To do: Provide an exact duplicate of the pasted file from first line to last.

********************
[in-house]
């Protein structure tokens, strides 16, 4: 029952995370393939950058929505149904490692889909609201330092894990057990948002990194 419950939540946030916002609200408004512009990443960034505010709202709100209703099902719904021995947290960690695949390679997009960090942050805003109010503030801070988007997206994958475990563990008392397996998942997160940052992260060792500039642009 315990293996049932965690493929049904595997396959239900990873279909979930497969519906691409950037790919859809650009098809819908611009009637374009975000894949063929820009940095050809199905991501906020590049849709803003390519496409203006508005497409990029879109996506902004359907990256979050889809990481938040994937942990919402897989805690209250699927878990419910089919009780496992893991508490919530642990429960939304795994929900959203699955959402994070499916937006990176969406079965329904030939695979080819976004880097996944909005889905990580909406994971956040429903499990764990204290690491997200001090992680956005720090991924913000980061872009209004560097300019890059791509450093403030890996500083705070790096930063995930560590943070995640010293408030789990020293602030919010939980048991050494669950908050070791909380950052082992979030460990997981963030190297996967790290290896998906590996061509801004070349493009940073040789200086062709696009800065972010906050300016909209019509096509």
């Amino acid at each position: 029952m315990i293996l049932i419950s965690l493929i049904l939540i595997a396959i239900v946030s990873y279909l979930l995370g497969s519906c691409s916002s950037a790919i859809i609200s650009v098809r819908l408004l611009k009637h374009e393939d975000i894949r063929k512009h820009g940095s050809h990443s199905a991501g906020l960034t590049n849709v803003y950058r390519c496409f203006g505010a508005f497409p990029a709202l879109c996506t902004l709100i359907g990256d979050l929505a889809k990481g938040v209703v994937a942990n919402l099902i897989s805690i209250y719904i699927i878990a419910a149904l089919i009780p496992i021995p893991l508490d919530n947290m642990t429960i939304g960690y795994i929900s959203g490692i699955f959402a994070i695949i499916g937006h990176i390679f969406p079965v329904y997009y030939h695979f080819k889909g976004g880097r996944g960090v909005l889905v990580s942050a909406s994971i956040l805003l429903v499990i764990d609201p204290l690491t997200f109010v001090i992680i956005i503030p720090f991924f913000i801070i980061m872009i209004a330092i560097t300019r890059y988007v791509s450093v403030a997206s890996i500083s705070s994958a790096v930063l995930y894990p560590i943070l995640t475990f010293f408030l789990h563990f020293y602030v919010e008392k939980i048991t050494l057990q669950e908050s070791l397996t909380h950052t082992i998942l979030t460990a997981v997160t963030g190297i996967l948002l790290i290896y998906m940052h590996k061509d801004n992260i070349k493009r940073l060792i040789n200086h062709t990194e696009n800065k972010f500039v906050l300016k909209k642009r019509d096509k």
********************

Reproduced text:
[in-house]
């Protein structure tokens, strides 16, 4: 029952995370393939950058929505149904490692889909609201330092894990057990948002990194 419950939540946030916002609200408004512009990443960034505010709202709100209703099902719904021995947290960690695949390679997009960090942050805003109010503030801070988007997206994958475990563990008392397996998942997160940052992260060792500039642009 315990293996049932965690493929049904595997396959239900990873279909979930497969519906691409950037790919859809650009098809819908611009009637374009975000894949063929820009940095050809199905991501906020590049849709803003390519496409203006508005497409990029879109996506902004359907990256979050889809990481938040994937942990919402897989805690209250699927878990419910089919009780496992893991508490919530642990429960939304795994929900959203699955959402994070499916937006990176969406079965329904030939695979080819976004880097996944909005889905990580909406994971956040429903499990764990204290690491997200001090992680956005720090991924913000980061872009209004560097300019890059791509450093403030890996500083705070790096930063995930560590943070995640010293408030789990020293602030919010939980048991050494669950908050070791909380950052082992979030460990997981963030190297996967790290290896998906590996061509801004070349493009940073040789200086062709696009800065972010906050300016909209019509096509």
């Amino acid at each position: 029952m315990i293996l049932i419950s965690l493929i049904l939540i595997a396959i239900v946030s990873y279909l979930l995370g497969s519906c691409s916002s950037a790919i859809i609200s650009v098809r819908l408004l611009k009637h374009e393939d975000i894949r063929k512009h820009g940095s050809h990443s199905a991501g906020l960034t590049n849709v803003y950058r390519c496409f203006g505010a508005f497409p990029a709202l879109c996506t902004l709100i359907g990256d979050l929505a889809k990481g938040v209703v994937a942990n919402l099902i897989s805690i209250y719904i699927i878990a419910a149904l089919i009780p496992i021995p893991l508490d919530n947290m642990t429960i939304g960690y795994i929900s959203g490692i699955f959402a994070i695949i499916g937006h990176i390679f969406p079965v329904y997009y030939h695979f080819k889909g976004g880097r996944g960090v909005l889905v990580s942050a909406s994971i956040l805003l429903v499990i764990d609201p204290l690491t997200f109010v001090i992680i956005i503030p720090f991924f913000i801070i980061m872009i209004a330092i560097t300019r890059y988007v791509s450093v403030a997206s890996i500083s705070s994958a790096v930063l995930y894990p560590i943070l995640t475990f010293f408030l789990h563990f020293y602030v919010e008392k939980i048991t050494l057990q669950e908050s070791l397996t909380h950052t082992i998942l979030t460990a997981v997160t963030g190297i996967l948002l790290i290896y998906m940052h590996k061509d801004n992260i070349k493009r940073l060792i040789n200086h062709t990194e696009n800065k972010f500039v906050l300016k909209k642009r019509d096509k």